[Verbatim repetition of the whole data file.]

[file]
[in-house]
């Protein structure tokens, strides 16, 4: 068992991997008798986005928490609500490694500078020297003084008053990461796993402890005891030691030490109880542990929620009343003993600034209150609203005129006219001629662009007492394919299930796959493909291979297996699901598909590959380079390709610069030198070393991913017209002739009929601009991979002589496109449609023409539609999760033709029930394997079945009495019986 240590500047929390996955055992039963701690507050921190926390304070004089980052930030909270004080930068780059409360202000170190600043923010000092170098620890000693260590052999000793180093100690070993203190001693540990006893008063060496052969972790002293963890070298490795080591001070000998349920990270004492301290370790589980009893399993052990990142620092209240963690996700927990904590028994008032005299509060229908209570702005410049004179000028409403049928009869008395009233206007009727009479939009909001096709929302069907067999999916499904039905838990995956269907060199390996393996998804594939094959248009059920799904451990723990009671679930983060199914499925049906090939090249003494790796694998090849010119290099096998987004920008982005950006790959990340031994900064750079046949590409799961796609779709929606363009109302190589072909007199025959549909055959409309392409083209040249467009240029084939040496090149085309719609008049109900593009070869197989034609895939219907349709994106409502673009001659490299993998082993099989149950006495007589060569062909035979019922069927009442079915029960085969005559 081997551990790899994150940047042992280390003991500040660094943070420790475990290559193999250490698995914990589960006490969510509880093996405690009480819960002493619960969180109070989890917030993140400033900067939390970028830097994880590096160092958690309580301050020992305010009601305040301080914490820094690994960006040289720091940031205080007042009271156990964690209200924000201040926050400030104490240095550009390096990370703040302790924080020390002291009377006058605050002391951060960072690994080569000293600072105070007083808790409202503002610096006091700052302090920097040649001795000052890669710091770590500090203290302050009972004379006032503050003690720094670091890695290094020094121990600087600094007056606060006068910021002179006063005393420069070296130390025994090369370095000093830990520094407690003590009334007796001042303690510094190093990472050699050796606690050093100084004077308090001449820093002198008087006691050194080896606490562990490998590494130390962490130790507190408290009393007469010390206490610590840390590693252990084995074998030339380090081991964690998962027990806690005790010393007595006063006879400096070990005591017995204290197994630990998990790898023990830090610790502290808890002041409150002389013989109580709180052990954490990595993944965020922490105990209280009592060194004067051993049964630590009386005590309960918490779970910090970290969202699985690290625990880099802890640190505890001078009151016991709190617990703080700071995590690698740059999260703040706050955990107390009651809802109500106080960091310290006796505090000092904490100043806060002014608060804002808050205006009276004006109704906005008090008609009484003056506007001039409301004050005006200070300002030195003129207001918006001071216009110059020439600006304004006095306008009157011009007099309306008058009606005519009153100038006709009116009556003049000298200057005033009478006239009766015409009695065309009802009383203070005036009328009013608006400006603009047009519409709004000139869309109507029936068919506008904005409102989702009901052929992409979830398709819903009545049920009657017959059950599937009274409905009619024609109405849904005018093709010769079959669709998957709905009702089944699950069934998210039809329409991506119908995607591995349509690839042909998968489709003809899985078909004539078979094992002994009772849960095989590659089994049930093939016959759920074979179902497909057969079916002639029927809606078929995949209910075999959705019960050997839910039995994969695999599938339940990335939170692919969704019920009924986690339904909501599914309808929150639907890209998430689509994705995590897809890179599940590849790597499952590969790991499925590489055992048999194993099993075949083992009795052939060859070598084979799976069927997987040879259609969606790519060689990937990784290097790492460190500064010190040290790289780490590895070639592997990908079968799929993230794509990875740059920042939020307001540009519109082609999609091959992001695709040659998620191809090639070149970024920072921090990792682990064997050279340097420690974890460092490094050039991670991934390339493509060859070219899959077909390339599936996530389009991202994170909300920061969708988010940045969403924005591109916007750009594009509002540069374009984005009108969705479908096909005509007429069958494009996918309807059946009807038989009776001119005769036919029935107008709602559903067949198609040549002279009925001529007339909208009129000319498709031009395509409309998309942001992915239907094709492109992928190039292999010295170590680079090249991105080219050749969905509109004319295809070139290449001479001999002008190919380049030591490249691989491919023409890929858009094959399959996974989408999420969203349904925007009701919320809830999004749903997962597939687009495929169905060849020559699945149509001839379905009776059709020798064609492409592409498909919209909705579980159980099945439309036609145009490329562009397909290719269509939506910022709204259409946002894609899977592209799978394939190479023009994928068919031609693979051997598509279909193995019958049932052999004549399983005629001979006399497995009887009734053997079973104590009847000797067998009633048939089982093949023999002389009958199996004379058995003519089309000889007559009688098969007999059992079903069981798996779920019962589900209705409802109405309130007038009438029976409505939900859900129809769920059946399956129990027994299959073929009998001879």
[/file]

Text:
[in-house]
């Protein structure tokens, strides 16, 4: 068992991997008798986005928490609500490694500078020297003084008053990461796993402890005891030691030490109880542990929620009343003993600034209150609203005129006219001629662009007492394919299930796959493909291979297996699901598909590959380079390709610069030198070393991913017209002739009929601009991979002589496109449609023409539609999760033709029930394997079945009495019986 240590500047929390996955055992039963701690507050921190926390304070004089980052930030909270004080930068780059409360202000170190600043923010000092170098620890000693260590052999000793180093100690070993203190001693540990006893008063060496052969972790002293963890070298490795080591001070000998349920990270004492301290370790589980009893399993052990990142620092209240963690996700927990904590028994008032005299509060229908209570702005410049004179000028409403049928009869008395009233206007009727009479939009909001096709929302069907067999999916499904039905838990995956269907060199390996393996998804594939094959248009059920799904451990723990009671679930983060199914499925049906090939090249003494790796694998090849010119290099096998987004920008982005950006790959990340031994900064750079046949590409799961796609779709929606363009109302190589072909007199025959549909055959409309392409083209040249467009240029084939040496090149085309719609008049109900593009070869197989034609895939219907349709994106409502673009001659490299993998082993099989149950006495007589060569062909035979019922069927009442079915029960085969005559 081997551990790899994150940047042992280390003991500040660094943070420790475990290559193999250490698995914990589960006490969510509880093996405690009480819960002493619960969180109070989890917030993140400033900067939390970028830097994880590096160092958690309580301050020992305010009601305040301080914490820094690994960006040289720091940031205080007042009271156990964690209200924000201040926050400030104490240095550009390096990370703040302790924080020390002291009377006058605050002391951060960072690994080569000293600072105070007083808790409202503002610096006091700052302090920097040649001795000052890669710091770590500090203290302050009972004379006032503050003690720094670091890695290094020094121990600087600094007056606060006068910021002179006063005393420069070296130390025994090369370095000093830990520094407690003590009334007796001042303690510094190093990472050699050796606690050093100084004077308090001449820093002198008087006691050194080896606490562990490998590494130390962490130790507190408290009393007469010390206490610590840390590693252990084995074998030339380090081991964690998962027990806690005790010393007595006063006879400096070990005591017995204290197994630990998990790898023990830090610790502290808890002041409150002389013989109580709180052990954490990595993944965020922490105990209280009592060194004067051993049964630590009386005590309960918490779970910090970290969202699985690290625990880099802890640190505890001078009151016991709190617990703080700071995590690698740059999260703040706050955990107390009651809802109500106080960091310290006796505090000092904490100043806060002014608060804002808050205006009276004006109704906005008090008609009484003056506007001039409301004050005006200070300002030195003129207001918006001071216009110059020439600006304004006095306008009157011009007099309306008058009606005519009153100038006709009116009556003049000298200057005033009478006239009766015409009695065309009802009383203070005036009328009013608006400006603009047009519409709004000139869309109507029936068919506008904005409102989702009901052929992409979830398709819903009545049920009657017959059950599937009274409905009619024609109405849904005018093709010769079959669709998957709905009702089944699950069934998210039809329409991506119908995607591995349509690839042909998968489709003809899985078909004539078979094992002994009772849960095989590659089994049930093939016959759920074979179902497909057969079916002639029927809606078929995949209910075999959705019960050997839910039995994969695999599938339940990335939170692919969704019920009924986690339904909501599914309808929150639907890209998430689509994705995590897809890179599940590849790597499952590969790991499925590489055992048999194993099993075949083992009795052939060859070598084979799976069927997987040879259609969606790519060689990937990784290097790492460190500064010190040290790289780490590895070639592997990908079968799929993230794509990875740059920042939020307001540009519109082609999609091959992001695709040659998620191809090639070149970024920072921090990792682990064997050279340097420690974890460092490094050039991670991934390339493509060859070219899959077909390339599936996530389009991202994170909300920061969708988010940045969403924005591109916007750009594009509002540069374009984005009108969705479908096909005509007429069958494009996918309807059946009807038989009776001119005769036919029935107008709602559903067949198609040549002279009925001529007339909208009129000319498709031009395509409309998309942001992915239907094709492109992928190039292999010295170590680079090249991105080219050749969905509109004319295809070139290449001479001999002008190919380049030591490249691989491919023409890929858009094959399959996974989408999420969203349904925007009701919320809830999004749903997962597939687009495929169905060849020559699945149509001839379905009776059709020798064609492409592409498909919209909705579980159980099945439309036609145009490329562009397909290719269509939506910022709204259409946002894609899977592209799978394939190479023009994928068919031609693979051997598509279909193995019958049932052999004549399983005629001979006399497995009887009734053997079973104590009847000797067998009633048939089982093949023999002389009958199996004379058995003519089309000889007559009688098969007999059992079903069981798996779920019962589900209705409802109405309130007038009438029976409505939900859900129809769920059946399956129990027994299959073929009998001879």